For people to really engage with advice they have to be able to relate to it.

And it’s the same now with content for social media.

When people see businesses selling their products and services on social media, if they don’t feel a connection, it’s going to be a much harder sell.

So the trick is, to not always be ‘on the sell’.

Not every bit of your content has to be about your product or service. It could be about the cute dog that visited your office, or giving your receptionist, Sally, recognition for doing a half marathon on the weekend.

Your aim should be to build a relationship with your potential customers. Let them get to know and trust your business through more casual, relaxed, relatable content.

But why would you waste your time creating content that doesn’t sell your business?

Because when you’re relatable, you build trust. And it’s that trust that allows your customer to feel comfortable eventually buying from you.

Just like my Coast 2 Coast talk. I was relatable; I shared real stories (and photos) that gained trust. And ultimately, I helped people feel more comfortable (and excited) to sign up.

So if you’re wanting to mix up your social media content or you’d like some advice on doing Coast 2 Coast for the first time. Let’s talk.

~ Sophie

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No one has time for mediocre

When we’re all bombarded with content — emails, facebook posts, notifications etc — to get our attention, content has to be good.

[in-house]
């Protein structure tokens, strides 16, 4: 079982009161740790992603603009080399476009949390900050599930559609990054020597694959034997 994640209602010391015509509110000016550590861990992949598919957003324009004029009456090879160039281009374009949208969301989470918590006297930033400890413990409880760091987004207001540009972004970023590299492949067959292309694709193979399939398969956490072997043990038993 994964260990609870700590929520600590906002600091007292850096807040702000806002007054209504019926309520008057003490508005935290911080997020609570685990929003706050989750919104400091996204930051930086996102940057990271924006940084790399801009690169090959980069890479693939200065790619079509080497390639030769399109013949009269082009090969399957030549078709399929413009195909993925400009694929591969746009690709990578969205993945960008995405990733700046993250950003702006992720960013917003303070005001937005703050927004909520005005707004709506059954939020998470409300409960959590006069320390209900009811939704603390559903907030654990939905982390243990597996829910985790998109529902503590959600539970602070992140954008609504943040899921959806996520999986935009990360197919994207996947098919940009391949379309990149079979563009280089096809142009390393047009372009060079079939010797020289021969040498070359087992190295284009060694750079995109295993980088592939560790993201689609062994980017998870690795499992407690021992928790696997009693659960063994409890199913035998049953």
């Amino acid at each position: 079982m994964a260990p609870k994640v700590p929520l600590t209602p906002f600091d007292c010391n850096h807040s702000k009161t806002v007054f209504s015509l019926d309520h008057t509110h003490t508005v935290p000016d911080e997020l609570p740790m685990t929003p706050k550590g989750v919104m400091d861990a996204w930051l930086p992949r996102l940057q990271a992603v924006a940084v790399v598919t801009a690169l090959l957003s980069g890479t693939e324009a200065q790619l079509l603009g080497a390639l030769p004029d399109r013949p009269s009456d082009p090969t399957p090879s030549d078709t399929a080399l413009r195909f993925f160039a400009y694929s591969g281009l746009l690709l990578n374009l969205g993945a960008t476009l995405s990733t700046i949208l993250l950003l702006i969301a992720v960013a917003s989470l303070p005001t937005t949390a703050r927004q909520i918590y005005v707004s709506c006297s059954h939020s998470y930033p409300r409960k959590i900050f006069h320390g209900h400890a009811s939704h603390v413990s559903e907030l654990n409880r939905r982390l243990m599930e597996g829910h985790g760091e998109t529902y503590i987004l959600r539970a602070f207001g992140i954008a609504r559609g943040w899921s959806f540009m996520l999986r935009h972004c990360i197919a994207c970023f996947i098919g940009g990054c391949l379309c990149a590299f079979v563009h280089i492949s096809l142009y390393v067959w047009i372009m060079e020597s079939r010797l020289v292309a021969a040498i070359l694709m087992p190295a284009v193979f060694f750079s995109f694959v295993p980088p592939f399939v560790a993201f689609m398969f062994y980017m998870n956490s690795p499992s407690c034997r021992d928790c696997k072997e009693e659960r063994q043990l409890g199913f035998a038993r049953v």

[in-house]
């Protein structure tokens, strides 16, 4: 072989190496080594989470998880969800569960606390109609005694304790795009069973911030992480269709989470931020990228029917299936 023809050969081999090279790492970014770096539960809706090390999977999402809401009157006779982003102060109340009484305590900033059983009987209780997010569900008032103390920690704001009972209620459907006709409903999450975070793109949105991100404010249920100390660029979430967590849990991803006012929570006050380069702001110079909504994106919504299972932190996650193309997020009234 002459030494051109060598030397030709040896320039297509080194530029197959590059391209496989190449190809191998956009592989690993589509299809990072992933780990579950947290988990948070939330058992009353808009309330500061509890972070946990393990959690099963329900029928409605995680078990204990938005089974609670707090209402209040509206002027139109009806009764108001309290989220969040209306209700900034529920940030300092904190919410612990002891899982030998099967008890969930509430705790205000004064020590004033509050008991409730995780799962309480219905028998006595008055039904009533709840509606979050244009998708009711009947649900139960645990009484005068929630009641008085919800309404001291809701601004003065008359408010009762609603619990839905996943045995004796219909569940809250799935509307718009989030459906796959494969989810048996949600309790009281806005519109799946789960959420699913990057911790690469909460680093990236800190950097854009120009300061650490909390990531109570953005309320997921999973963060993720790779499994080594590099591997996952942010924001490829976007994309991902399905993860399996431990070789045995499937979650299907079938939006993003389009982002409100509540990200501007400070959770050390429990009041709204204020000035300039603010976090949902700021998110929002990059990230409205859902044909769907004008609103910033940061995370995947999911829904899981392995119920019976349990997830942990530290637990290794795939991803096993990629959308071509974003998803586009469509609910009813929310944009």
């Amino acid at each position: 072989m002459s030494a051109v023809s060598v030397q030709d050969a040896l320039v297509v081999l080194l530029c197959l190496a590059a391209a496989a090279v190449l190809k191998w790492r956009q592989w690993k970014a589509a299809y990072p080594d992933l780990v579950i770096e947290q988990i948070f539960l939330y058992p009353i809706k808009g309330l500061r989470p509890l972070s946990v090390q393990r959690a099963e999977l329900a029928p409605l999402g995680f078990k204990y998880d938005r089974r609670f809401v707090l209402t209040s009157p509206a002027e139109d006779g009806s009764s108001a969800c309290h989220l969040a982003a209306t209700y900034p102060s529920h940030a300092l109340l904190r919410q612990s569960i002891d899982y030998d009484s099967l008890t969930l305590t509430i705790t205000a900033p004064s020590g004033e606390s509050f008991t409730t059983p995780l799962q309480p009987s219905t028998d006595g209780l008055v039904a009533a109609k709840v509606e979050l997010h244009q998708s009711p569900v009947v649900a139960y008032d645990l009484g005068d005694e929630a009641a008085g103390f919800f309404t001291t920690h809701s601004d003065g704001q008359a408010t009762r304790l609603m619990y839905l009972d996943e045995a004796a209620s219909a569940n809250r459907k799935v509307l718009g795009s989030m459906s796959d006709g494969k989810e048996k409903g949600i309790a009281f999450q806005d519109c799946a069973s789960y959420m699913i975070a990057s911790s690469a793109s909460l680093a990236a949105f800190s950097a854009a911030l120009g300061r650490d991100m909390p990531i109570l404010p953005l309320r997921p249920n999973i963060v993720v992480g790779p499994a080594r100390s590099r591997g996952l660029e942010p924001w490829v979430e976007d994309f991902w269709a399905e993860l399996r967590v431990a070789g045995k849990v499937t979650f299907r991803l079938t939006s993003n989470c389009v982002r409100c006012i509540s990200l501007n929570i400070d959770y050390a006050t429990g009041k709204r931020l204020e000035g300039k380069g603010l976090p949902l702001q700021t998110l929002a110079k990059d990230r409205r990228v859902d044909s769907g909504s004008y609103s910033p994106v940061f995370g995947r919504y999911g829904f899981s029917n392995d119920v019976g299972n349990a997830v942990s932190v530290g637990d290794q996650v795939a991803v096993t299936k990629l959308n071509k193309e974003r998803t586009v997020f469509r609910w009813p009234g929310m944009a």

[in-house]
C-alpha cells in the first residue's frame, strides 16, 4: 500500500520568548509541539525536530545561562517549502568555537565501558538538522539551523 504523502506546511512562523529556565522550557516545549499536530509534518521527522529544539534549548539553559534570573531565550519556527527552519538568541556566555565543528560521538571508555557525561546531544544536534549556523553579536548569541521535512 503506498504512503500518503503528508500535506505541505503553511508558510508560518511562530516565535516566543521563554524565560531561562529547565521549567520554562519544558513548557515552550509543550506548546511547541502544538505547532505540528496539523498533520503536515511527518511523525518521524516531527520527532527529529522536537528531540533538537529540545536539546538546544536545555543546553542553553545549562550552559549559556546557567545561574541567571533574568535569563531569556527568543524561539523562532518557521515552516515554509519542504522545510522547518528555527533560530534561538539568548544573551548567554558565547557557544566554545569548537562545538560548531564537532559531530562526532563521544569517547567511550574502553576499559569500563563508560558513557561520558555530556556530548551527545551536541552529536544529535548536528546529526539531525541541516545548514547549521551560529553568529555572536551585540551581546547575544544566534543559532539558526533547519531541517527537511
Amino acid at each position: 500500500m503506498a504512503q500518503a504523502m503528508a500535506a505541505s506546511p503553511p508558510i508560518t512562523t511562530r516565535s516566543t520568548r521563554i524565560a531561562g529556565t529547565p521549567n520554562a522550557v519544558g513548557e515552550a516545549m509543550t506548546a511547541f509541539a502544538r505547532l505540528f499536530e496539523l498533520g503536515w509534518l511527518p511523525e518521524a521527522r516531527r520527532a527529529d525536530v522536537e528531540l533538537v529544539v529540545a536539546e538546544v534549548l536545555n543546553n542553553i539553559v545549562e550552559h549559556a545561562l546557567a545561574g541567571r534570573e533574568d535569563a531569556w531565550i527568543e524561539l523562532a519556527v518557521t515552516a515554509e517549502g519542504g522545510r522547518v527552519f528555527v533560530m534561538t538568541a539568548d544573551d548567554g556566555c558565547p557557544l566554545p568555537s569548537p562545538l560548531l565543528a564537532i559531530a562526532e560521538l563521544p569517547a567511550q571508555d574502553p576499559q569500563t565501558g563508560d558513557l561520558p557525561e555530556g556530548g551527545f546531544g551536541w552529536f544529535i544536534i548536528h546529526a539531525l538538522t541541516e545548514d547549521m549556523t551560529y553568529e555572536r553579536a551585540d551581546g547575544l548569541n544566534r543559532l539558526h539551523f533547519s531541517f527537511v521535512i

In fact, beyond good, it needs to be engaging.

Especially when we’re talking about Facebook.

A good engaging Facebook post will grab your attention, stop your thumb from scrolling, make you feel something. You’ll probably like it, comment, or tag someone.

And these days, more than ever, that’s what the Facebook algorithm wants.

Facebook will prioritise engaging, relevant content over ‘salesy’ and generic posts. They want to make your Facebook feed more personal and satisfying so you continue to use their platform. Makes total sense.

So what’s the secret sauce for creating engaging content for your business?

Well, that depends on your business, and who you want to engage with.

But here are some general tips:

  • Always use great images and video
  • Step into your customer’s shoes and think about what matters to them
  • Aim to start a conversation with your customers. And if you start a conversation, be prepared to invest in it and respond individually to peoples comments